Statue of Pre-Hispanic Woman Will Replace Columbus Sculpture in Mexico City

The towering likeness is an oversized replica of a 15th- or 16th-century limestone artwork discovered earlier this year

Rhodes left Oxford's Oriel College around $17 million in today's money.

Why a New Plaque Next to Oxford's Cecil Rhodes Statue Is So Controversial

The sign identifies the 19th-century statesman as a "committed British colonialist"

Abdulrazak Gurnah, 73, was awarded the 2021 Nobel Prize in Literature on Thursday.

Abdulrazak Gurnah, Chronicler of Migrant Experience, Wins 2021 Nobel Prize in Literature

The Zanzibar-born author of ten novels tells richly detailed stories about people living "in the gulf between cultures and continents"

Dee may have bought the mirror in Bohemia (now part of the Czech Republic) in the 1580s.

Obsidian 'Spirit Mirror' Used by Elizabeth I's Court Astrologer Has Aztec Origins

Tudor polymath John Dee used the artifact in his attempts to communicate with angels and apparitions

Of the 1,525 artifacts included in the show, 881 were recovered from abroad.

Trove of Artifacts, Many Recovered From Abroad, Traces 4,000 Years of Mexican History

A new exhibition in Mexico City features 1,525 objects linked to the Maya, Toltec, Teotihuacán, Aztec and Mixtec cultures

The cache of newly returned items includes 15 handwritten papers and a small collection of looted antiquities.

Colonial-Era Papers Stolen From Mexico's National Archive Return Home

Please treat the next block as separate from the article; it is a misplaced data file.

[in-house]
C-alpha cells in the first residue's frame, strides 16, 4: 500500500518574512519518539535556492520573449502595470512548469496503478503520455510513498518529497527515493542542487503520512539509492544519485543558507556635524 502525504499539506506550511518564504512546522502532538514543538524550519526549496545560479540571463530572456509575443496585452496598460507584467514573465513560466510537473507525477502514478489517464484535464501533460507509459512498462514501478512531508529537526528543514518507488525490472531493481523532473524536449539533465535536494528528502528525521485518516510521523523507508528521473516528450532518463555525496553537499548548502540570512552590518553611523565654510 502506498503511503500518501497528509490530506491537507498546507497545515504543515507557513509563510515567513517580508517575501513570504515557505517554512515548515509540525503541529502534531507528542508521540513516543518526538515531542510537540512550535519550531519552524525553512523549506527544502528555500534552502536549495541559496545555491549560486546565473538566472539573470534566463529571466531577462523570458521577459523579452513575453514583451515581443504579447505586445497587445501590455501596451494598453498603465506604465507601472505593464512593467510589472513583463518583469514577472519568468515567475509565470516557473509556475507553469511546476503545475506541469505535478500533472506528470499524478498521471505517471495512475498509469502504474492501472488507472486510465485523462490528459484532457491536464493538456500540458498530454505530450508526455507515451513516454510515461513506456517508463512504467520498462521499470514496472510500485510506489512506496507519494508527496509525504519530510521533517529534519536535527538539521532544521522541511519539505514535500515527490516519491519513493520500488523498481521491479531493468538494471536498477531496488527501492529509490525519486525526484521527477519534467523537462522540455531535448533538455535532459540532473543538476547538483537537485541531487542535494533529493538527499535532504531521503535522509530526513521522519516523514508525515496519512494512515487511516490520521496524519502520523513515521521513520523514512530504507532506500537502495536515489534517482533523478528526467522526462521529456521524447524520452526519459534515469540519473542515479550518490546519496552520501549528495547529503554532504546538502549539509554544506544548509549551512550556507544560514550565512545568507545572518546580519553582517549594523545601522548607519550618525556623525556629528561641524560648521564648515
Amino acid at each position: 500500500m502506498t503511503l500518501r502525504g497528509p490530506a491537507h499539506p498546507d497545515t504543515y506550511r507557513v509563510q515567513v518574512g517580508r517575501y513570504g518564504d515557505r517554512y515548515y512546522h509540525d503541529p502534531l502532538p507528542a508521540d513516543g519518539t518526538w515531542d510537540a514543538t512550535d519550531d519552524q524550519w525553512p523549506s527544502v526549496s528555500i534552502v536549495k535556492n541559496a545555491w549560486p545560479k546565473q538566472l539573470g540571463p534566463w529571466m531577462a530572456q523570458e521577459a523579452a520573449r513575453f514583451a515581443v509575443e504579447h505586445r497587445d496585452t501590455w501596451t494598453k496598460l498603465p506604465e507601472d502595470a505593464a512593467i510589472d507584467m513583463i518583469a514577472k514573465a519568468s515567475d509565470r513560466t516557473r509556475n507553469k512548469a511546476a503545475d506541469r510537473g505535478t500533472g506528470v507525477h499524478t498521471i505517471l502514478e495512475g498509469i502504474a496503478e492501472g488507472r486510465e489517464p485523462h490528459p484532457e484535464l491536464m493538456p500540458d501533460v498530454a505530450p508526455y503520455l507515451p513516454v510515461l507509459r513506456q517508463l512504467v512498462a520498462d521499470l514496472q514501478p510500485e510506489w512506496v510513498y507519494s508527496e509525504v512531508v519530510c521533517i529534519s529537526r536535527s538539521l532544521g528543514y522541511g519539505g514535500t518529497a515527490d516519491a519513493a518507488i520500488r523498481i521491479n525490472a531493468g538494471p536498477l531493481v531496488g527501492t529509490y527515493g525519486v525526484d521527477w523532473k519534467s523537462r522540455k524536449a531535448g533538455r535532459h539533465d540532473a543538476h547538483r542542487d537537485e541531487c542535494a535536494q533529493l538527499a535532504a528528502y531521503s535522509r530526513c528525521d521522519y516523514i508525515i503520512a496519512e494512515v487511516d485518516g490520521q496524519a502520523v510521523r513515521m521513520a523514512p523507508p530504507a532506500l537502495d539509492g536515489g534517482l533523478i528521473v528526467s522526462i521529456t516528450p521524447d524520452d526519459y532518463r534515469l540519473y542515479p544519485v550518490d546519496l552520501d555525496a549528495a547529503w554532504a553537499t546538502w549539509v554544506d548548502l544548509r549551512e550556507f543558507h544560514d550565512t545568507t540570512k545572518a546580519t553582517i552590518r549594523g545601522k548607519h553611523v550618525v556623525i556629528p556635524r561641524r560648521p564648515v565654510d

The documents, many of which are directly linked to conquistador Hernán Cortés, were smuggled out of the country and auctioned in the U.S.

In the modern era, the European discovery of North American became a proxy for conflicts between American Protestants and Catholics, as well as northern Europeans who claimed Vikings like Leif Eriksson (left) as their ancestors and southern Europeans who touted links to Columbus (right) and the monarchs of Spain.

Viking Map of North America Identified as 20th-Century Forgery

New technical analysis dates Yale's Vinland Map to the 1920s or later, not the 1440s as previously suggested

William Trost Richards, Along the Shore, 1903

The Sights and Sounds of the Sea Have Inspired American Artists for Generations

Exhibition spotlights crashing waves, maritime voyages and seafaring vessels painted by Georgia O'Keeffe, Normal Rockwell and Jacob Lawrence

Joshua Reynolds, Portrait of Omai, circa 1776

The Polynesian 'Prince' Who Took 18th-Century England by Storm

A new nonfiction release revisits the life of Mai, the first Pacific Islander to visit Britain

Alula Pankhurst, a member of Ethiopia’s National Heritage Restitution Committee, calls the objects' return the “single most significant heritage restitution in Ethiopia’s history.”

Looted Maqdala Treasures Returned to Ethiopia After 150 Years

A nonprofit foundation purchased the objects, which were seized by British troops in 1868, with the aim of restituting them

This Aztec pictogram depicts warriors drowning as a temple burns in the background. New research links the scene to a 1507 earthquake.

Aztec Pictograms Are the First Written Records of Earthquakes in the Americas

New analysis of the 16th-century "Codex Telleriano-Remensis" reveals 12 references to the natural disasters